13 April 2017: Saturn moon 'able to support life'
By Jonathan Amos for the BBC
Saturn's ice-crusted moon Enceladus may now be the single best place to go to look for life beyond Earth...

13 April 2017: Saturn's moon Enceladus has all the ingredients needed for alien life
By Abigail Beall for Wired
There could be life in one of the oceans in our Solar System, according to NASA...

13 April 2017: Icy moon may have the right stuff to fuel life
By Michael Greshko for National Geographic
Something hot seems to be churning deep inside an icy moon, and NASA scientists think that it might be enough energy to fuel any hypothetical extraterrestrial life...

13 April 2017: Food on Enceladus, Old Faithful on Europa strengthen case for finding alien life
By Lee Billings for Scientific American
Two moons in the outer solar system—Jupiter’s Europa and Saturn’s Enceladus—are becoming the undisputed top targets in the search for life elsewhere in the solar system, scientists and NASA officials said at a press conference Thursday...

13 April 2017: Food for microbes abundant on Enceladus
By Paul Voosen for Science Magazine
In 2005, NASA’s Cassini spacecraft spied jets of water ice and vapor erupting into space from fissures on Enceladus, evidence of a salty ocean beneath the saturnian moon’s placid icy surface...

13 April 2017: Food for microbes found on Enceladus
By Ashley Yeager for Science News
Saturn’s icy moon Enceladus packs snacks suitable for microbial life...

13 April 2017: Scientists find signs that Saturn's moon Enceladus might be hospitable to life
By Merrit Kennedy for NPR
Could there be life under the icy surface of Saturn's moon Enceladus?

13 April 2017: Plumes from Saturn’s moon Enceladus hint that it could support life
By Kenneth Chang for the New York Times
Could icy moons like Saturn’s Enceladus in the outer solar system be home to microbes or other forms of alien life?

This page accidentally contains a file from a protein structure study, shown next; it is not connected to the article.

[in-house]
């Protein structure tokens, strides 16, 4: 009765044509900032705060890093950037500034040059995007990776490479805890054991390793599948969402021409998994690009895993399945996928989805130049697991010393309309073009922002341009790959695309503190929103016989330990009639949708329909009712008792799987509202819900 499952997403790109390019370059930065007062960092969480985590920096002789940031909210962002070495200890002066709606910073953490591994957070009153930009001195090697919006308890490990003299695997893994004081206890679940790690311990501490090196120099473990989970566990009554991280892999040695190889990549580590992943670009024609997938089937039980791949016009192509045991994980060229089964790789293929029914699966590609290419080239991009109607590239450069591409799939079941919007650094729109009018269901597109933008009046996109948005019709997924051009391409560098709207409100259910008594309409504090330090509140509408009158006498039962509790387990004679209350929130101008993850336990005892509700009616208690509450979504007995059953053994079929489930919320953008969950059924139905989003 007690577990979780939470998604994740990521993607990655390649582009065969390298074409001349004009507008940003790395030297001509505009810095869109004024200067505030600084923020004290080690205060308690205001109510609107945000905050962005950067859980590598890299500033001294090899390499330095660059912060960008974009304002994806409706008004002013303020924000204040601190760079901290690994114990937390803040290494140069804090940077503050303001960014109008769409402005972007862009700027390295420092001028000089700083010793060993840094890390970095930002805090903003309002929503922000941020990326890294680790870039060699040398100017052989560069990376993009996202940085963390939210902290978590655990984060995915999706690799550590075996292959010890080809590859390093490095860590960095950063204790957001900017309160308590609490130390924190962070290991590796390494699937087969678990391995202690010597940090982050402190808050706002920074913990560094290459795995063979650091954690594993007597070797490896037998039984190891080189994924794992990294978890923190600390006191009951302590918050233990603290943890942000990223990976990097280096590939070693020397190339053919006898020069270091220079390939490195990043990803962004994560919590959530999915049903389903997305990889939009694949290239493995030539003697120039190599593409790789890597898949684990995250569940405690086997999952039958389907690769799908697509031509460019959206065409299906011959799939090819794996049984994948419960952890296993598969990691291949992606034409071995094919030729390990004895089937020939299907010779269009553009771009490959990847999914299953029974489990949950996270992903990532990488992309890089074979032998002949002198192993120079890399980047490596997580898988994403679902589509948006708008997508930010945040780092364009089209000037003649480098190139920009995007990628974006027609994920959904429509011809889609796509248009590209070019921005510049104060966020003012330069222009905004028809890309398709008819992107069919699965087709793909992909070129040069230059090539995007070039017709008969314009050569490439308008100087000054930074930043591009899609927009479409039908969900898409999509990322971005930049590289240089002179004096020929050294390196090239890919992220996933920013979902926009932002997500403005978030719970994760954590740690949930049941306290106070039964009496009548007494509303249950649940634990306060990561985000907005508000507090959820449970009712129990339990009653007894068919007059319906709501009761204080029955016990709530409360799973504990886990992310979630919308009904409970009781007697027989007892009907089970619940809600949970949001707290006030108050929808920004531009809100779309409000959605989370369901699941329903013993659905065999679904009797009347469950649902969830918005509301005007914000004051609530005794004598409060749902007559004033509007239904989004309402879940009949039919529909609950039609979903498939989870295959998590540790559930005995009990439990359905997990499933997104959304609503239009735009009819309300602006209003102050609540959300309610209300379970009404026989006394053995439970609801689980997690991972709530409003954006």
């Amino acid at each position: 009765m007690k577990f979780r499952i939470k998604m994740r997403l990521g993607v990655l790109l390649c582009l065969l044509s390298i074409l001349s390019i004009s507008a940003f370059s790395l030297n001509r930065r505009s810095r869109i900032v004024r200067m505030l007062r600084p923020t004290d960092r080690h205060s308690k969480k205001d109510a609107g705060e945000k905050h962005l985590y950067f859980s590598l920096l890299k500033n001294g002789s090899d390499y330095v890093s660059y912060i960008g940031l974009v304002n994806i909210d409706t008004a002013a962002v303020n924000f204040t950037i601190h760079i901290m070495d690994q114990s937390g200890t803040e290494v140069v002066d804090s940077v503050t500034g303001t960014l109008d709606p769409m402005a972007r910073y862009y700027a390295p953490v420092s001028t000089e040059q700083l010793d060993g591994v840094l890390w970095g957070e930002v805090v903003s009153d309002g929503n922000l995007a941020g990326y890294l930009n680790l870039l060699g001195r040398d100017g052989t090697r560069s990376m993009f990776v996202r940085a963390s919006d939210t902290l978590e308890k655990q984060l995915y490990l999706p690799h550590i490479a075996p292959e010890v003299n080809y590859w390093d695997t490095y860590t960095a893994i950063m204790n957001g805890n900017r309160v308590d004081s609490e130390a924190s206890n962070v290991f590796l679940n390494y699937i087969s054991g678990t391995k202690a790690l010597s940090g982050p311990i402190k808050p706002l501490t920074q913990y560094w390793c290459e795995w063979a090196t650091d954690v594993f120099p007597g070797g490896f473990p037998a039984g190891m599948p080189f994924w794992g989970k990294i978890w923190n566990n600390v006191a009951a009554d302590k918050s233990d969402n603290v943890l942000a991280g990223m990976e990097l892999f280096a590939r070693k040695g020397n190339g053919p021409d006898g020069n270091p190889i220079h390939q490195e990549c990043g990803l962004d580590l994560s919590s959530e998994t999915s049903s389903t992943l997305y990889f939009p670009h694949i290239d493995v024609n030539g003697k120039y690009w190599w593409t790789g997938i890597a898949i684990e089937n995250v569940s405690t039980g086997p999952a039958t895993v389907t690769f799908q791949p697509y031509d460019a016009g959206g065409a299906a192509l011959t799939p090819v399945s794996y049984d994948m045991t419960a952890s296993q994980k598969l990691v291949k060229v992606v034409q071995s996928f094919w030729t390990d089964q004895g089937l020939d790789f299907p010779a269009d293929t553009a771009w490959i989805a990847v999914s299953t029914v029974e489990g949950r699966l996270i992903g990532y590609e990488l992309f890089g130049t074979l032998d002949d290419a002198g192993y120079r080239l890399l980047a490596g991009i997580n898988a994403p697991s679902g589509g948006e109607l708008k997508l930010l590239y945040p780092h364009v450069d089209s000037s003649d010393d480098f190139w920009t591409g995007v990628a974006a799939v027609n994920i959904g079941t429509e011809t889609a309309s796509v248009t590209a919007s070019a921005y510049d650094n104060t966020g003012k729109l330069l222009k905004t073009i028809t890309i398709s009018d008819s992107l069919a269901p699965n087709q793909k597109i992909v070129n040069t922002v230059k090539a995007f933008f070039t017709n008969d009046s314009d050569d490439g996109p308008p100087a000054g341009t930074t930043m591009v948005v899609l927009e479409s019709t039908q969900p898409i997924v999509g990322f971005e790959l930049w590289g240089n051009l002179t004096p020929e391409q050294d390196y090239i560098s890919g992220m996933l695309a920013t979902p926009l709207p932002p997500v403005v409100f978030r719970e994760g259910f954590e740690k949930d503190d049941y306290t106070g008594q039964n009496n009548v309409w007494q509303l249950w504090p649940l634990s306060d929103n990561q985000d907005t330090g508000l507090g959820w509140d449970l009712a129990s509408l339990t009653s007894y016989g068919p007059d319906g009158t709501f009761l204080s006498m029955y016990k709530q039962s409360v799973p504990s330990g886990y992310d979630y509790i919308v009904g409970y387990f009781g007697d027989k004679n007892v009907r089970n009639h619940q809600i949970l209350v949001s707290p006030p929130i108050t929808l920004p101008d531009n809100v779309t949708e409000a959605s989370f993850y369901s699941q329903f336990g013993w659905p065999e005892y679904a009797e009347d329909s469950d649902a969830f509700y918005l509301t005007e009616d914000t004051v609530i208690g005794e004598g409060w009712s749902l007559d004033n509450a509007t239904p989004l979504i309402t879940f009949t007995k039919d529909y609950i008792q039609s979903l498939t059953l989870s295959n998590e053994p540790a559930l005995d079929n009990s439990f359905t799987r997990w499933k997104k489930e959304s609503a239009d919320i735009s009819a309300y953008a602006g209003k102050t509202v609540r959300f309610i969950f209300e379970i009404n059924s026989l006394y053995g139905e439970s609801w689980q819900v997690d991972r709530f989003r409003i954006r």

13 April 2017: NASA finds ingredients for life spewing out of Saturn’s icy moon Enceladus
By Sarah Kaplan for the Washington Post
The geysers of Saturn's moon Enceladus are gushing food for life, scientists say...

13 April 2017: NASA reveals new hints of life in space
By Jeffrey Kluger for Time
It was always clear Enceladus was up to something strange...

13 April 2017: Nearly all the elements needed for life found on Saturn's moon
By Traci Watson for USA Today
Scientists have found a potential food source for life on a world in our solar system, raising the tantalizing possibility that organisms could thrive in a place besides Earth...

13 April 2017: It’s official: Saturn’s moon has just about everything you need to make life
By Sarah Fecht for Popular Science 
The results are back from the Cassini spacecraft's closest encounter with Enceladus, and they're good news for folks who hope to find aliens on Saturn's icy moon...

12 April 2017: Un dron sobrevuela un inaccesible volcán en erupción
El País
Un equipo de vulcanólogos ha logrado hacer mediciones en la fumarola de un volcán en erupción prácticamente inaccesible, el de Fuego, en Guatemala...

12 April 2017: See close-up view of dangerous volcano eruptions via drone
By Eric Mack for Forbes
Guatemala is known for its volcanoes - some spew lava slow enough that tourists can hike right up to the flows, while others are too violent for even the most dedicated volcanologists to go near...

11 April 2017: Volcanic eruption captured by drones in Guatemala
Violent volcanic eruptions in Guatemala have been captured by drones for the first time...

10 April 2017: Minerals formed due to people’s activity may mark Anthropocene epoch
By Ryan Cross for Chemical & Engineering News 
The latest evidence that people are refashioning Earth is written not in the sky, where carbon dioxide levels are rising, nor in the acidifying ocean, but in stone... 

5 April 2017: "Die Evolution der Minerale" wird im NHM zur Dauerausstellung
Der Standard
Auch in der Welt der Minerale gibt es über lange Zeiträume hinweg eine Entwicklung, die der US-Forscher Robert Hazen von der Carnegie Institution for Science in Washington vor ungefähr zehn Jahren als "Evolution der Minerale" beschrieben hat...

Learn more about DCO's Scientific Communities


Deep Life

The Deep Life Community is dedicated to assessing the nature and extent of the deep microbial and viral biosphere by exploring the evolutionary and functional diversity of Earth’s deep biosphere and its interaction with the carbon cycle.

Deep Energy

The Deep Energy Community is dedicated to developing a fundamental understanding of environments and processes that regulate the volume and rates of production of abiogenic hydrocarbons and other organic species in the crust and mantle through geological time.

Extreme Physics and Chemistry

The Extreme Physics and Chemistry Community is dedicated to improving our understanding of the physical and chemical behavior of carbon at extreme conditions, as found in the deep interiors of Earth and other planets.

Reservoirs and Fluxes

The Reservoirs and Fluxes Community is dedicated to identifying the principal deep carbon reservoirs, to determining the mechanisms and rates by which carbon moves among these reservoirs, and to assessing the total carbon budget of Earth.